Small Farmers Unlikely To Gain From Higher Support Prices, Says JM Financial
Higher support prices will mostly benefit larger farmers, according to a latest study, and small and marginal growers of fruits to vegetables will still need the government’s help in coming days.
“‘Grow rice, get fat!’ is the mantra the Indian farmer seems to be following,” JM Financial said citing its eighth Rural Safari survey conducted in 15 districts in a dozen states. That’s because farmers have moved away from “riskier” crops such as pulses and coarse cereals to “safer” ones like paddy and sugarcane. The so-called “safe” crops, which adjust to support prices faster, are generally grown by larger farmers with a holding of more than 10 acres, it said.
“Market prices for rice and wheat adjust to the new minimum support prices very quickly due to its better procurement than other crops,” Suhas Harinarayanan, managing director and head of research, institutional equities, at JM Financial Ltd., told BloombergQuint in an interview. “Thus, we have seen a higher sowing for rice, sugarcane and wheat.”
Prime Minister Narendra Modi’s government, which targets to double farm income by 2022, has promised farmers 1.5 times the cost of production as a minimum price. But the government buys most crops in small quantities and that doesn’t help market prices much, except in case of rice and wheat that it procures in bulk for welfare programmes.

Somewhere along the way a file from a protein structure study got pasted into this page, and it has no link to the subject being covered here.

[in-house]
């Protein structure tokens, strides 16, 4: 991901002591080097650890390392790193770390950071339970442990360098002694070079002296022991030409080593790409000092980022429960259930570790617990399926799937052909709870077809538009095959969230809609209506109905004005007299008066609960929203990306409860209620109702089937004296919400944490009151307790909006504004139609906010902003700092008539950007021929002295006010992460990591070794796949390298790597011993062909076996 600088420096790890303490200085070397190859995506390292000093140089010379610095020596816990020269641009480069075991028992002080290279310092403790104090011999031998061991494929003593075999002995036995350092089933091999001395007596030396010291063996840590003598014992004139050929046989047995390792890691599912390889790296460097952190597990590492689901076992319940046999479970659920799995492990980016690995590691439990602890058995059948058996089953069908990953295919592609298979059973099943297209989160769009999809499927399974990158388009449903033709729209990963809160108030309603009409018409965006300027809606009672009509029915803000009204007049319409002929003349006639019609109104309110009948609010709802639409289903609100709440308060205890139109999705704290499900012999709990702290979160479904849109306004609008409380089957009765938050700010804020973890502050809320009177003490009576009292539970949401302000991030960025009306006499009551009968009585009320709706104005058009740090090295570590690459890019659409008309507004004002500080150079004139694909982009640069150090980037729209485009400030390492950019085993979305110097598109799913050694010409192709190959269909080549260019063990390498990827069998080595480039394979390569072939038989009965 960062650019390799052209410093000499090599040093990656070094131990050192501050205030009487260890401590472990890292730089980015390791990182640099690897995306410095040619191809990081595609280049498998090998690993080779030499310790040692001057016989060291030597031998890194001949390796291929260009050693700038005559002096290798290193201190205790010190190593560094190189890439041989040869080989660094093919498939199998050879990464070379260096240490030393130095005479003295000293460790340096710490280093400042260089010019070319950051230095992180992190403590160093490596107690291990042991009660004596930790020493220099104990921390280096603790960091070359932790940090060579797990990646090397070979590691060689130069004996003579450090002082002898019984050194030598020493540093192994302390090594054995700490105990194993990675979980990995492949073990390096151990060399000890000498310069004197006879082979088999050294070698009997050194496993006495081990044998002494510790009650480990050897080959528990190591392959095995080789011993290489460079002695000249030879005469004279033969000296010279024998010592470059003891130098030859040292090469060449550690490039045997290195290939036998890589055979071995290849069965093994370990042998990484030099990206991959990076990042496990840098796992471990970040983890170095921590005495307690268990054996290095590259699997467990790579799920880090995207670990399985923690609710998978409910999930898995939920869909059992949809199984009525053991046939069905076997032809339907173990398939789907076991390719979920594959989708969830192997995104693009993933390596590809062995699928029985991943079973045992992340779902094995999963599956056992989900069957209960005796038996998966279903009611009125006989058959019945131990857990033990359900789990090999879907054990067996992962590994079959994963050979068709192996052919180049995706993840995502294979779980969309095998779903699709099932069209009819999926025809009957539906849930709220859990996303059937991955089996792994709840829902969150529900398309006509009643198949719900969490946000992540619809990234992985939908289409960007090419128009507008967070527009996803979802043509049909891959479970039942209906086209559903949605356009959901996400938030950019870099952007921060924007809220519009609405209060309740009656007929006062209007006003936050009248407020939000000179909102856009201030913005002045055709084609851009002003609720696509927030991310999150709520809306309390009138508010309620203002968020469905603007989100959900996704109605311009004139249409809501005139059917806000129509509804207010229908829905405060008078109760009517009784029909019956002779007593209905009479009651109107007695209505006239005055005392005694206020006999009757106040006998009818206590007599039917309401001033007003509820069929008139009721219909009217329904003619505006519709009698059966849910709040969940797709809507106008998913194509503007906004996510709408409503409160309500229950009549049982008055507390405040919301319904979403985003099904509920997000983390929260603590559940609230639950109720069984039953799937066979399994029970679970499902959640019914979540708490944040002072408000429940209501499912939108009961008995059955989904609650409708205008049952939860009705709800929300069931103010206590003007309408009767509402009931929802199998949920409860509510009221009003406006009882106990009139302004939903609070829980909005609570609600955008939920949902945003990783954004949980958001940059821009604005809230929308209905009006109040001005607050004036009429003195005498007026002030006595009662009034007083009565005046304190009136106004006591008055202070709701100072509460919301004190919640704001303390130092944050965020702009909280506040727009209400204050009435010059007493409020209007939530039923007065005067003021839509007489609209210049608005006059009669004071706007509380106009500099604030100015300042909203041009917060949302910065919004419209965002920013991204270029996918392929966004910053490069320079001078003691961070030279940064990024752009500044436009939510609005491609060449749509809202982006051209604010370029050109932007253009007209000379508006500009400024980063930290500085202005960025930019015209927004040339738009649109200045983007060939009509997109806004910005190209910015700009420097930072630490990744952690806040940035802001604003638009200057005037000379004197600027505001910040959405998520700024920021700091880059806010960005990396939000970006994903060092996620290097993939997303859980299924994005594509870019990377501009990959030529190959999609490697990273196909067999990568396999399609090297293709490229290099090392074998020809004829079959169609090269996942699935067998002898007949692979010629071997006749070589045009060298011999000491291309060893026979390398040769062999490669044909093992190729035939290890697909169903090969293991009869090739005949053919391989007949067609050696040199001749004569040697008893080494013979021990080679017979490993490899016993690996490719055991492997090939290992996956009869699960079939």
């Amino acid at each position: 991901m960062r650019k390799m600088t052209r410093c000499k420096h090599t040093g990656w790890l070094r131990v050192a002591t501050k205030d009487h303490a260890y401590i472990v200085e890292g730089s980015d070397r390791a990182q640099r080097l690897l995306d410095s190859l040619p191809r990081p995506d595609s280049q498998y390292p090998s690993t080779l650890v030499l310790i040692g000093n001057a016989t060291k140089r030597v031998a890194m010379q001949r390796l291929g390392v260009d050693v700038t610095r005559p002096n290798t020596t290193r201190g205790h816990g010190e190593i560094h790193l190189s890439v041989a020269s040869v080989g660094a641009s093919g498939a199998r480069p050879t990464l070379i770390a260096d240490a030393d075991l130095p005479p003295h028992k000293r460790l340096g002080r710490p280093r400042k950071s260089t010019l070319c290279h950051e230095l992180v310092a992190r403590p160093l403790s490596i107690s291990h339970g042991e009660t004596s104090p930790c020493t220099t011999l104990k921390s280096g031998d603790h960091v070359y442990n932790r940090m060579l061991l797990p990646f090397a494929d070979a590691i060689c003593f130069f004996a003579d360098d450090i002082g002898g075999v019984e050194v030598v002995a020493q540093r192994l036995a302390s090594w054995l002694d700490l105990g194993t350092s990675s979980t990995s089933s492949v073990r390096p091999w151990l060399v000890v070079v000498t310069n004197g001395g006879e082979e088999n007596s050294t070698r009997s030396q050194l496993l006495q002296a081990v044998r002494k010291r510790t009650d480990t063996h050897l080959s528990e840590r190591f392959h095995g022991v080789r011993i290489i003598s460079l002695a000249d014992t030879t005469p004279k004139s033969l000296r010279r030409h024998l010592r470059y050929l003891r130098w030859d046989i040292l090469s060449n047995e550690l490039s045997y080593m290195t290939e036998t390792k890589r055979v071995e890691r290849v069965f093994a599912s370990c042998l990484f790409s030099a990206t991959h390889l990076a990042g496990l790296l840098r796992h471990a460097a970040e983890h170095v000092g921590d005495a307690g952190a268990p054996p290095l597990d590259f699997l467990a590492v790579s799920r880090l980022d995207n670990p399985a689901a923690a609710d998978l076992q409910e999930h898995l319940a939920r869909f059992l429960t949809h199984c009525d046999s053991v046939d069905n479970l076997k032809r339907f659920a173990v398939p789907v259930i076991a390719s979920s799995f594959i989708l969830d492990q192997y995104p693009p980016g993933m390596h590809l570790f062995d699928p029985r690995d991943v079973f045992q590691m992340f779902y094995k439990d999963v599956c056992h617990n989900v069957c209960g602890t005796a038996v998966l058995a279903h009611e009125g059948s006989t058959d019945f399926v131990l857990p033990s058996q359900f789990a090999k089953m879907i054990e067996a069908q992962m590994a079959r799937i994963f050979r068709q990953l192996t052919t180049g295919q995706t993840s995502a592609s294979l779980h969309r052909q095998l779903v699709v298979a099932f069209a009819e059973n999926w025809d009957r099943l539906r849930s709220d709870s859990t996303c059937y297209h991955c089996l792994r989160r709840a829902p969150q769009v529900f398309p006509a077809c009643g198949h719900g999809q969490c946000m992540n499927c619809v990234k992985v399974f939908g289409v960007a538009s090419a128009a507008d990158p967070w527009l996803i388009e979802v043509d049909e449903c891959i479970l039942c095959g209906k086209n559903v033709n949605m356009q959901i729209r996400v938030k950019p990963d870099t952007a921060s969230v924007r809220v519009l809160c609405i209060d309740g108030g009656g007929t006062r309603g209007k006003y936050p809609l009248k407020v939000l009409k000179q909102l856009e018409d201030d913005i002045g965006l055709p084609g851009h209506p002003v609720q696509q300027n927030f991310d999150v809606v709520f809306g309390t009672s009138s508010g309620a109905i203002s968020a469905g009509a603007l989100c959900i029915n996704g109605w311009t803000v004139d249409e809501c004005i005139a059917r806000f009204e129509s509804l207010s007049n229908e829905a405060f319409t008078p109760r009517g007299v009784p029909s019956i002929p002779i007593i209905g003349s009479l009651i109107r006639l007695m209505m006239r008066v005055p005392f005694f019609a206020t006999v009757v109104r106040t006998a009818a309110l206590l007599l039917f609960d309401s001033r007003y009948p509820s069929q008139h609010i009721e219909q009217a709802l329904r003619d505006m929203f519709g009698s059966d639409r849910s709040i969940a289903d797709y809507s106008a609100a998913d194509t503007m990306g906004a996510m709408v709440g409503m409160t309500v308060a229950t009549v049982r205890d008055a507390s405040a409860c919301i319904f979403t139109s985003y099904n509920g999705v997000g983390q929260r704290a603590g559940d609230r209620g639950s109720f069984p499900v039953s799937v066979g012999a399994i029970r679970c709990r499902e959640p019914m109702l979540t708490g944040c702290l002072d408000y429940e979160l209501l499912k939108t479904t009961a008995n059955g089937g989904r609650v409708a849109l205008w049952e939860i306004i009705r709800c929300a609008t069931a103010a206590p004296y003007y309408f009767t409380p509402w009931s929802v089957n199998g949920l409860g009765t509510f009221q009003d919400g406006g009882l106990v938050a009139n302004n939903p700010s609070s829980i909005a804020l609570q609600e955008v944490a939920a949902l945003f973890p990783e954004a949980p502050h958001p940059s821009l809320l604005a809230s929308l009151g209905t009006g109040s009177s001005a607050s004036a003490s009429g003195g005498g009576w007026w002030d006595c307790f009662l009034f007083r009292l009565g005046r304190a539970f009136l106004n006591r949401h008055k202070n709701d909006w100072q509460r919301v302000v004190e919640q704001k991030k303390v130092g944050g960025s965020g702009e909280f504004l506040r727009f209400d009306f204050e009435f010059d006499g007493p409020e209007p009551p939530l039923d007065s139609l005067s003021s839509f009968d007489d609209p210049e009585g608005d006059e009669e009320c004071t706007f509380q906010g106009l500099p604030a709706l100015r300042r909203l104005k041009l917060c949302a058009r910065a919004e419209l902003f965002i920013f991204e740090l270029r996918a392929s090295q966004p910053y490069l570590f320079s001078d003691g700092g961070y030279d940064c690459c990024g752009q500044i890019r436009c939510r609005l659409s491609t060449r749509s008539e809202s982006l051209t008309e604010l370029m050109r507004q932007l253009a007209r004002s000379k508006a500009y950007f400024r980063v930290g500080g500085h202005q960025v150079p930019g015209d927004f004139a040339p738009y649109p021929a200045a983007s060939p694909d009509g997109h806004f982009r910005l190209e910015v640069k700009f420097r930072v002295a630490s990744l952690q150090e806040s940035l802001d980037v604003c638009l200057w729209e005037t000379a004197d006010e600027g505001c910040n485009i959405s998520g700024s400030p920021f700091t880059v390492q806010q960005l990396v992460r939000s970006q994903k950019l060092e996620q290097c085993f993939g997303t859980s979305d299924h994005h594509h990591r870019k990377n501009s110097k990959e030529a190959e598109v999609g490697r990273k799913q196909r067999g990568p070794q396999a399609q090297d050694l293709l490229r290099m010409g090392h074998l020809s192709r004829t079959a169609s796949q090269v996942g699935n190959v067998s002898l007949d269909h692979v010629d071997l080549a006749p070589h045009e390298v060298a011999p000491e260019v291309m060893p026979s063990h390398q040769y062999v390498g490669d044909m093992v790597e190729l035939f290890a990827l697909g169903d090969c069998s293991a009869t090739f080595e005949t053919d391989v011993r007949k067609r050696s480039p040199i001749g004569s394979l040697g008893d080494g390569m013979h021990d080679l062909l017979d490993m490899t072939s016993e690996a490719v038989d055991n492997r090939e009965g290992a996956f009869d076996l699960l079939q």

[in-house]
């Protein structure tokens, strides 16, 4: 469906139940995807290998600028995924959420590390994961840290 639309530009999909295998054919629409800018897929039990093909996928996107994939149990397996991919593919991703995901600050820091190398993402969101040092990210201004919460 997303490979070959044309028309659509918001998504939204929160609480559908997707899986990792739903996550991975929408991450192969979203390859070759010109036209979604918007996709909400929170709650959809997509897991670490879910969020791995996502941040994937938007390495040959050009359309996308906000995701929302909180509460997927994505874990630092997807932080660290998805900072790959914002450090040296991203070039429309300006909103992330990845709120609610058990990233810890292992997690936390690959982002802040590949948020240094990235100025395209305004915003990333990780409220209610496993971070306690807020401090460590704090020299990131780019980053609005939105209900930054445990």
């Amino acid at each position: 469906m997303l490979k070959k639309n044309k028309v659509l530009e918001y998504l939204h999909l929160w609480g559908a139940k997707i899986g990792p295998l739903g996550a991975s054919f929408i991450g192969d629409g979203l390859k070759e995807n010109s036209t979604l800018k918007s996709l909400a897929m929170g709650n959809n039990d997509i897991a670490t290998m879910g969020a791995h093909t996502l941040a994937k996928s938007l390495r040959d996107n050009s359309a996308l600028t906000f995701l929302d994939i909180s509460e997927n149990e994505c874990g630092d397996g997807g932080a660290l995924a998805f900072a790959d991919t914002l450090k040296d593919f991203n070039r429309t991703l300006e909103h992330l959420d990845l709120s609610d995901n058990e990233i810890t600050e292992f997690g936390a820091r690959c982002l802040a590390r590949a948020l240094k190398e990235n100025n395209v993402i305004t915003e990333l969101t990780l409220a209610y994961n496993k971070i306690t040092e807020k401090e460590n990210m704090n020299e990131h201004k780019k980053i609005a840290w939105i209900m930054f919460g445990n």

Farmers’ support is crucial for Modi to return to power in the next general election next year. And the government is working to ensure the benefits of its new policies start flowing to beneficiaries.
The impact of the government’s new procurement policies is more visible in the electorally important states in north and central India, according to the JM Financial survey. In states where procurement has been thin, especially the electorally must-win Uttar Pradesh and Madhya Pradesh—accounting for 20 percent Lok Sabha seats—the machinery is now becoming more proactive. Other states, it said, are only seeing patchy efforts at this point in time.
More Needed To Help Small Farmers
Smaller and marginal farmers, with holdings of less than 5 acres, are not expected to benefit much from higher support prices. These farmers—30 percent dependent on fruits, vegetables and dairy and 45 percent on wages—have seen a faster increase in input costs than in the prices for their main produce, according to the report. “Hence, would need more government support in coming days as wage increases are also only fleetingly higher.”
Agri-inputs like seeds, fertilisers and pesticides form a 40-60 percent of costs for vegetables against 20-35 percent for most cereals. JM Financial expects additional government intervention like the partial waiver of electricity bills in Rajasthan even as so far this year its rural spending is already up 29 percent.
Harinarayanan said yields and returns have been declining, largely due to global prices. But large farm loan waivers led to increase in rural consumption over last 18 months, he said, adding that the government’s intervention is a very important factor aiding rural demand.